Picture this…an auditorium full of people dressed up in stockings, suspenders and such like, large groups of men and women drinking, laughing and singing, excitement that is so evident you can almost smell it and more audience participation than you could shake a stick at. That is what you will find at the theatre for these performances.
Richard O’Brien’s legendary rock ‘n’ roll musical returns to the UK as part of a sell-out worldwide tour, having now been seen by over 30 million theatregoers. With a new set and a fresh super talented cast, this is a tour that you don’t want to miss.
Rocky Horror follows the story of two squeaky clean college kids – Brad and his fiancée Janet. When by a twist of fate, their car breaks down outside a creepy mansion whilst on their way to visit their former college professor, they meet the charismatic Dr Frank’n’Furter…it’s an adventure they’ll never forget!
The short running time of 1 hour 50 minutes means that each half of this show is absolutely cram-packed with all your Rocky Horror favourite hits, including, Over at the Frankenstein Place, Time Warp and Sweet Transvestite. The show is also full of gags, laughs and those old double entendres…a true comedy with some up to date references and of course, Brexit gets a mention.
Ben Adams (from band A1) is cast as Brad and plays the part perfectly. He has a superb musical theatre voice and really shines in this production. Joanna Clifton (Strictly Come Dancing) takes on the role of Janet. Clifton has such defined and strong dance skills but just occasionally lacks some diction in her voice, albeit powerful and not faltering, note wise.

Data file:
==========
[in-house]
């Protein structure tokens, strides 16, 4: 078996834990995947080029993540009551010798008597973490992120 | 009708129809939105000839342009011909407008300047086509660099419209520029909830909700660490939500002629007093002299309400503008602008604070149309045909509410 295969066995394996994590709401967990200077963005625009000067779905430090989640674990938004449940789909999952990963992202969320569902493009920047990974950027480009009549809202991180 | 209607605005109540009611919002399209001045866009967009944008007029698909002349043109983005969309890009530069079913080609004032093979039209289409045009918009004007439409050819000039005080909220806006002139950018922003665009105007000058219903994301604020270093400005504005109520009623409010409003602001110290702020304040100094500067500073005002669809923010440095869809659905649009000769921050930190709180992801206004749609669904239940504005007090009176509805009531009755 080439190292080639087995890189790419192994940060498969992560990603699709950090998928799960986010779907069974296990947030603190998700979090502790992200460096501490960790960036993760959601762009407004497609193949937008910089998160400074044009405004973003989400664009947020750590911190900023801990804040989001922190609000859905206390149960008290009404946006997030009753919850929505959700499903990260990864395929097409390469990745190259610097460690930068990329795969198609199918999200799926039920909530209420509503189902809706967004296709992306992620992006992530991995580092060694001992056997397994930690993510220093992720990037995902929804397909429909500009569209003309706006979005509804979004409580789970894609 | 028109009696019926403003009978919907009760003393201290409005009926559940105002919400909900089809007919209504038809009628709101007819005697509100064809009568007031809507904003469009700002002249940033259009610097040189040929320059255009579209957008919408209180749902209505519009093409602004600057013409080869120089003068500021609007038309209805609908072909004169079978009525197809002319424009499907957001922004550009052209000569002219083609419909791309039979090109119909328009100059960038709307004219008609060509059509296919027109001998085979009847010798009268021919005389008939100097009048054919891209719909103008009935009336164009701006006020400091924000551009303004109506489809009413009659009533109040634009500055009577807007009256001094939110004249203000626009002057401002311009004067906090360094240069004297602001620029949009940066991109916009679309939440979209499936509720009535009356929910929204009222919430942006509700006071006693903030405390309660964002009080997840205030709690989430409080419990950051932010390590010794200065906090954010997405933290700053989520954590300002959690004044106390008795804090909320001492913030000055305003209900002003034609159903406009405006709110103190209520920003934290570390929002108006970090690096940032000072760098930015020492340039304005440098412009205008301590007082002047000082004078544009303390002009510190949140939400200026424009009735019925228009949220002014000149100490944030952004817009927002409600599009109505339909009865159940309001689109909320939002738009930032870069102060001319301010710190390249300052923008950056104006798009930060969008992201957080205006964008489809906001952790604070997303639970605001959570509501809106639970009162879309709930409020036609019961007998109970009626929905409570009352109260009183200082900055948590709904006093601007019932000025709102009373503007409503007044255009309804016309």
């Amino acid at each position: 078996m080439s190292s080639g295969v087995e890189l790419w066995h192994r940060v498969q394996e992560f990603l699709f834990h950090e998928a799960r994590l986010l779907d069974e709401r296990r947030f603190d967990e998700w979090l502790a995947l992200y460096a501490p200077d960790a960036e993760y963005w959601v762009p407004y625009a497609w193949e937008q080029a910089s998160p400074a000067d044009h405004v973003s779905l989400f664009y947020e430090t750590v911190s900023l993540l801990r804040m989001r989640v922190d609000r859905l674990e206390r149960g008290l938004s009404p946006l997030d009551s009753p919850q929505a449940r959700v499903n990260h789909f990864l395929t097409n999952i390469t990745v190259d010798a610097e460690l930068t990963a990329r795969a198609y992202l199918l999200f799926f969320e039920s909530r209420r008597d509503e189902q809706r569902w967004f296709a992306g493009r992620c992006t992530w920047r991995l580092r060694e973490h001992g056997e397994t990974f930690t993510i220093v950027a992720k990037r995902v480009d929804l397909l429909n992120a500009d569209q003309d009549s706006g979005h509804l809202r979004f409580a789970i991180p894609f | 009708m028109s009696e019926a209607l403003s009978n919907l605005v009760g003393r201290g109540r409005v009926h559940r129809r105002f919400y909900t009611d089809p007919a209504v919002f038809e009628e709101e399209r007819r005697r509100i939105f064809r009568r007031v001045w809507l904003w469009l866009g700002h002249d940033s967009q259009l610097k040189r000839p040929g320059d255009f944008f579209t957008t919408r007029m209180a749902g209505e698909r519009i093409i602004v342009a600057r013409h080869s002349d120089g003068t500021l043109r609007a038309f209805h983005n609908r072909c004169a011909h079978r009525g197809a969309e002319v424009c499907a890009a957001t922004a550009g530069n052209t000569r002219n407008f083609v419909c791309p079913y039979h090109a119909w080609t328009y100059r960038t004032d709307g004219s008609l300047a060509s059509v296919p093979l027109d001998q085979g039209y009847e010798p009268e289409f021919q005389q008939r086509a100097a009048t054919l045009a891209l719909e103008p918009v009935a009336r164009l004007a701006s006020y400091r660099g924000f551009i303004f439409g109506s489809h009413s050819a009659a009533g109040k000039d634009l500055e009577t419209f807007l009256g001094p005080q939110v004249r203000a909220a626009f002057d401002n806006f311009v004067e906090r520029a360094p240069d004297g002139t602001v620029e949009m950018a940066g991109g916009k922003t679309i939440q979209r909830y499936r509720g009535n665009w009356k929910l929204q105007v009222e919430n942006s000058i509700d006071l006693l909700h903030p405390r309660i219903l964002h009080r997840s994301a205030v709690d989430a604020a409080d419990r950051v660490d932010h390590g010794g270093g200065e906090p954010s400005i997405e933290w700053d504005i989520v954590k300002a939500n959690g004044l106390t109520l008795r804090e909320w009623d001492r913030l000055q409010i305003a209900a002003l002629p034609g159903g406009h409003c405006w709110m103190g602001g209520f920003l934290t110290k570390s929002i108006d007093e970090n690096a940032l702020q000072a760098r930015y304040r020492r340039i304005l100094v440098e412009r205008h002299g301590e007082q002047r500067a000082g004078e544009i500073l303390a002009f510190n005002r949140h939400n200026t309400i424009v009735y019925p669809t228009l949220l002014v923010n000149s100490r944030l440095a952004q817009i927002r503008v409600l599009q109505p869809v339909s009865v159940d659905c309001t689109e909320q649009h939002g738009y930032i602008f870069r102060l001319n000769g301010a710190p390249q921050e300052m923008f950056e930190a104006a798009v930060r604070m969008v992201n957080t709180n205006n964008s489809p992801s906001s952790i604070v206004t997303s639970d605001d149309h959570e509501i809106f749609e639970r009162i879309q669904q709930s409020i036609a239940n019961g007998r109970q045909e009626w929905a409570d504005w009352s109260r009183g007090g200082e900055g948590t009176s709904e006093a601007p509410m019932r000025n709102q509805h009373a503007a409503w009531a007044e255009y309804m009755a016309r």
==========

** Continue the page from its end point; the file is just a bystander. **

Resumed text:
Stephen Webb makes a great Frank N Furter and well suited to his part, but maybe a little too over the top, if that is even possible for this role?! Callum Evans runs perfectly with his role of Rocky, he was just designed for this part with his gymnastic ability!
A real stand out performance comes from Kristian Lavercombe playing Riff-Raff, he is charismatic and charming with a unique quality to his voice. Star of the show really must go to the narrator played by Philip Franks…he really does come prepared for the unprepared nature of this role, taking on some real profanities shouted out during the audience participation.
This tour has a new look set, coming from set designer Hugh Durrant, it works really well, managing to keep the eyes alert and busy during the scene changes. Costumes (Sue Blane), which are potentially one of the most important parts of this production, since the musical began, are all as close to the original as possible; truly flamboyant, risqué and over the top.